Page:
If you care about public education, then you have noticed that school districts across the country have been under fire for the last three years. It feels there is a new outrage, investigation, controversy, or lawsuit every day from some corner of the nation.
Unfortunately, Northern Virginia has been in the eye of the storm with near constant interference and investigations of its public school systems by the Governor’s office. It doesn’t matter whether one lives in Loudoun or Fairfax county–the actions of the school boards have been under constant scrutiny by politically motivated groups who have tried unsuccessfully for the past three years to recall and remove democratic members of those school boards.
These attacks are mainly about politics. If they can make school districts and boards look like they are breaking the law or violating civil rights, it makes it that much easier to defund and dismantle public education. These attacks on our public schools’ reputations are intended to make public schools look like they are corrupt, dysfunctional, and inept rather than underfunded with overworked staff.
The manufactured crisis over delayed notification of National Merit commended certificates is a perfect example of this effort. One year ago, on December 21, 2022, an inflammatory and exaggerated article was published that accused school administrators of intentionally delaying notification of National Merit commended certificates. The accusation was that the delay was part of a long “war on merit,” rather than an administrative oversight by an overworked school system. This story was published in the City Journal, a publication by the conservative Manhattan Institute for Public Policy Research, a right-wing non-profit think tank that promotes education policies like vouchers and privatization. The City Journal is the same source for Chris Rufo’s fabricated Critical Race Theory crisis in 2020, and it has fomented the culture wars through an unrepentant anti-LGBTQIA stance in 2023.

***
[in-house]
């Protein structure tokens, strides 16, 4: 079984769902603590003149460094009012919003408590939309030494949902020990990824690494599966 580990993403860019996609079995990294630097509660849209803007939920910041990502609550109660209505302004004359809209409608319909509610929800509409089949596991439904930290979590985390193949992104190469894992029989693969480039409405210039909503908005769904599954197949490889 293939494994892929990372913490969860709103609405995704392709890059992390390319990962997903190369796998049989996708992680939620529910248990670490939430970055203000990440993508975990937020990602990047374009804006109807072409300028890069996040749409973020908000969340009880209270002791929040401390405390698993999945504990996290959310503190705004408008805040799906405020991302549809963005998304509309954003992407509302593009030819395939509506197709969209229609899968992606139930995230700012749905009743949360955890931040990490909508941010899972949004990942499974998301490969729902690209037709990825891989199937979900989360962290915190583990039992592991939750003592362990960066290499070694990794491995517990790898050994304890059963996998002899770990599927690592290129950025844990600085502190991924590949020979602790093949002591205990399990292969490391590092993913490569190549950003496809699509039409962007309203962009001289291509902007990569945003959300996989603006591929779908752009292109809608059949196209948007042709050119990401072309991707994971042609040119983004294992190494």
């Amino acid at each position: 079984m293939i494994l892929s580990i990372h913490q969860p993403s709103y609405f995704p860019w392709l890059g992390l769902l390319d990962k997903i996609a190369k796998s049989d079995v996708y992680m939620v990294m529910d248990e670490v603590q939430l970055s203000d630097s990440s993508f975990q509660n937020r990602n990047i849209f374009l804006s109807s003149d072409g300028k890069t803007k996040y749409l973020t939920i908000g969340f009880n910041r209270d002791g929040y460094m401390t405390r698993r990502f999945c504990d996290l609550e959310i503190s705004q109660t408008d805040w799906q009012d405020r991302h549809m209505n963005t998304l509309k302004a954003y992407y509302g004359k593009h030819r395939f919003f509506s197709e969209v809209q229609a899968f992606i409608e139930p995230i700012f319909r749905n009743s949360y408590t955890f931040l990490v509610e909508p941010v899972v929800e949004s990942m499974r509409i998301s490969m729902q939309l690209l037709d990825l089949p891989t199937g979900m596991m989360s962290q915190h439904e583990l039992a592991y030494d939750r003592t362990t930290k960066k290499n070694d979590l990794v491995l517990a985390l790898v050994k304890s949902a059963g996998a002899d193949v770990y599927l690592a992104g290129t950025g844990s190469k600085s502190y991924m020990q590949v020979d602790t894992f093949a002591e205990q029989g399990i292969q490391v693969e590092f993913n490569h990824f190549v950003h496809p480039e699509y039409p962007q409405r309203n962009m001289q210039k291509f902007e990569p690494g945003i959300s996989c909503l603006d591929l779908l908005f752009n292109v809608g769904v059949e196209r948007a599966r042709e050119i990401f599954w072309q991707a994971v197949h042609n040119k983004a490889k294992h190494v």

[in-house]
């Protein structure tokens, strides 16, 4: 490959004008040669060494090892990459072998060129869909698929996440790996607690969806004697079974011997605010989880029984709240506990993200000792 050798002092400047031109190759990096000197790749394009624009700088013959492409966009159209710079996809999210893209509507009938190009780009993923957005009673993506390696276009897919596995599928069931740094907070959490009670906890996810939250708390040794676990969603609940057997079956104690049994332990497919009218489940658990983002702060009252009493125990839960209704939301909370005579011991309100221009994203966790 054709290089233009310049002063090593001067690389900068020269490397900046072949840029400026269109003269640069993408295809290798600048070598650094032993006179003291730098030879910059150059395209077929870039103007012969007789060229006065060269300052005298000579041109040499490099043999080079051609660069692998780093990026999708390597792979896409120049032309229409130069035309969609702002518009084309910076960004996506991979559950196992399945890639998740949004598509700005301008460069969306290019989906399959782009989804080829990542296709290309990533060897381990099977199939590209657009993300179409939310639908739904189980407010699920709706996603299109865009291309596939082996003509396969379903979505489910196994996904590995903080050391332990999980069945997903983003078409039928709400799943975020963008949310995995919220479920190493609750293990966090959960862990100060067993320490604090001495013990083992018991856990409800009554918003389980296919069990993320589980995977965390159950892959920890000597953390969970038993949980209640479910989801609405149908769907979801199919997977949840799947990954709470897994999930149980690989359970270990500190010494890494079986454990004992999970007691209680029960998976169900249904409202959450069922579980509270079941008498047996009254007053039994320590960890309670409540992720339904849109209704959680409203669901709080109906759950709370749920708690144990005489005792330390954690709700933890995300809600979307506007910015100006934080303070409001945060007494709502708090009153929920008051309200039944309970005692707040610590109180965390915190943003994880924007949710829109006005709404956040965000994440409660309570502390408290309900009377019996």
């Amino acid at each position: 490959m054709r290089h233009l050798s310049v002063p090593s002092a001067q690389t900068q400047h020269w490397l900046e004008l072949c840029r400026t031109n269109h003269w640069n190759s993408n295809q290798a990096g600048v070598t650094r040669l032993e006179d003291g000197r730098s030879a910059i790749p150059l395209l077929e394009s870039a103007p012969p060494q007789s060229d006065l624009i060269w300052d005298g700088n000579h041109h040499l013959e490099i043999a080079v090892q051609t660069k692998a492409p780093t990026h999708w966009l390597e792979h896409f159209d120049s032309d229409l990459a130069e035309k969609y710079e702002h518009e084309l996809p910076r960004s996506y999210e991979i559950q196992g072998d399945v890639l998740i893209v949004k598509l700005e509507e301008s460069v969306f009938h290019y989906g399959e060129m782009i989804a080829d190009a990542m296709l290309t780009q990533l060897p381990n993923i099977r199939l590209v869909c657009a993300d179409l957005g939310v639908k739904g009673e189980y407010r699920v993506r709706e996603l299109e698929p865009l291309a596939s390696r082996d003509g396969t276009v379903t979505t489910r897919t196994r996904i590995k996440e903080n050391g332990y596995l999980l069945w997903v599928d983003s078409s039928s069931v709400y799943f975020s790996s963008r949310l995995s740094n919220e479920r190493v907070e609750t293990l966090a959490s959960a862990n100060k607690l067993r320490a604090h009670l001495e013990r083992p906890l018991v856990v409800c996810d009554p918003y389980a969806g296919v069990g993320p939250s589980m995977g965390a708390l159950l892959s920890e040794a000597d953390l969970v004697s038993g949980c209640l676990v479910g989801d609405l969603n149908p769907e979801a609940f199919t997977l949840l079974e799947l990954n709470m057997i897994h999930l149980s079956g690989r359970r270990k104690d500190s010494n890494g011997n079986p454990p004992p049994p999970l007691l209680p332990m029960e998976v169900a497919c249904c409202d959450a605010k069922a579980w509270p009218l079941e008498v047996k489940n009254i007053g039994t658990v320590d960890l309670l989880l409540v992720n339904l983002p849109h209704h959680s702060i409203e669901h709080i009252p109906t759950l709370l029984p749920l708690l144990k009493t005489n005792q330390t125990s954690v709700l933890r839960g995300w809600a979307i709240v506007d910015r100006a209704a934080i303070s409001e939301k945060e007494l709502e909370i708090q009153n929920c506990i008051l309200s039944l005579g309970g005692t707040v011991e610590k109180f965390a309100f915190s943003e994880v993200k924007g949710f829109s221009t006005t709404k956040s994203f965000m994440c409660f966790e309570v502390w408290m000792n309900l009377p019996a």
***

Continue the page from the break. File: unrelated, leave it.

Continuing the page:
This story on the delayed notification to students was amplified throughout the right-wing media-verse and on social media before it hit mainstream media in January 2023. Somehow, a media frenzy that began over the 2022-23 winter break triggered a 9-month long investigation and lawsuit by the Attorney General under the Office of Civil Rights.
In the new year, 4 Public Education will examine this particular manufactured crisis in order to estimate its impact on the school district, which involved an expensive investigation by FCPS, vilification of the school district via significant negative national and local media coverage, and multiple lawsuits racking up substantial legal costs for FCPS and the Commonwealth.
If you care about your public schools, then you should care about this particular story, because it involves hundreds and thousands of taxpayer dollars spent on a manufactured crisis, rather than the education of students. Something similarly sinister may be coming to your school district.